Sequestration 2013: Montgomery, Fairfax counties likely to take big blow
While President Barack Obama and leaders in Congress look for solutions as time ticks down toward the sequester, the impact of these harsh budget cuts are already being felt in the D.C. area.
No more strongly may an area be impacted, though, than Montgomery and Fairfax counties.
The suburban Maryland county, home to numerous contractors and about 50,000 federal workers, may lose as much as $500,000 per day if those workers are furloughed.
"The problem is we don't know the full extent," Montgomery County Executive Ike Leggett said. "How long will this go? What is the impact of things coming down the line in the next couple of weeks?"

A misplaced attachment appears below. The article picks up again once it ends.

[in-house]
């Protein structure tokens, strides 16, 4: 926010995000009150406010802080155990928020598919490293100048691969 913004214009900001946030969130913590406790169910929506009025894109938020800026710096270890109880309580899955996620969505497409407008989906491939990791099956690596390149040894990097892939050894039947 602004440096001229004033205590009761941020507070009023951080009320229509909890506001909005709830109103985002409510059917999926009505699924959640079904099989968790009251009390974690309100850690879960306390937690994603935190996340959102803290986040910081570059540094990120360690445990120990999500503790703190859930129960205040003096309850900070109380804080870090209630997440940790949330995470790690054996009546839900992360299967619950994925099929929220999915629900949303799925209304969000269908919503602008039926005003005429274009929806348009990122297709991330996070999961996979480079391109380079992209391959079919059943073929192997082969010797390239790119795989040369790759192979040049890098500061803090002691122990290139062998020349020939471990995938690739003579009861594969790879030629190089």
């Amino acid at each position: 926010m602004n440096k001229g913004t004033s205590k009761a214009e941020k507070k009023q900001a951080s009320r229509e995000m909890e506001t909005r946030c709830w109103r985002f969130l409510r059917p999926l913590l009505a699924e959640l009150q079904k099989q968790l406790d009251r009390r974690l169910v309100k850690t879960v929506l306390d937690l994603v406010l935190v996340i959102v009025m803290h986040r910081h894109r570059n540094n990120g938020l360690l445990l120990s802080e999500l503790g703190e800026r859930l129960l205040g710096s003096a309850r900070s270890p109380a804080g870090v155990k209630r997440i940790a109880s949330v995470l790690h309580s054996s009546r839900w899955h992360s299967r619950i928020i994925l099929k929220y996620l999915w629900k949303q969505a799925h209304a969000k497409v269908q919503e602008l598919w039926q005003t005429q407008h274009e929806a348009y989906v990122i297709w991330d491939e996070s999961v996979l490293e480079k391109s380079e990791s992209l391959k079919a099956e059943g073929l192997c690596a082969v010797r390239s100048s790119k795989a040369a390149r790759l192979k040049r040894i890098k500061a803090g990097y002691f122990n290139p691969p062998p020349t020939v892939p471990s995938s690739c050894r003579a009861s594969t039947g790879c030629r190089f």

Across the border in Fairfax County, there's no local income tax, so county leaders aren't able to put an exact dollar figure on potential losses there.
However, many small businesses that rely entirely on government contracts, including Alexandria-based Strategy and Management Services, are already getting pinched. That's putting CEO Stacy Redmon, an Army veteran, in a tough spot.
"We've recently had some of our contracts de-scoped, which cut back on the levels of funding, which reduces positions on that and also future opportunities," Redmon said.
Almost all of her 120 employees are fellow veterans, and she doesn't want to have to let any of them go if the money stops coming in.
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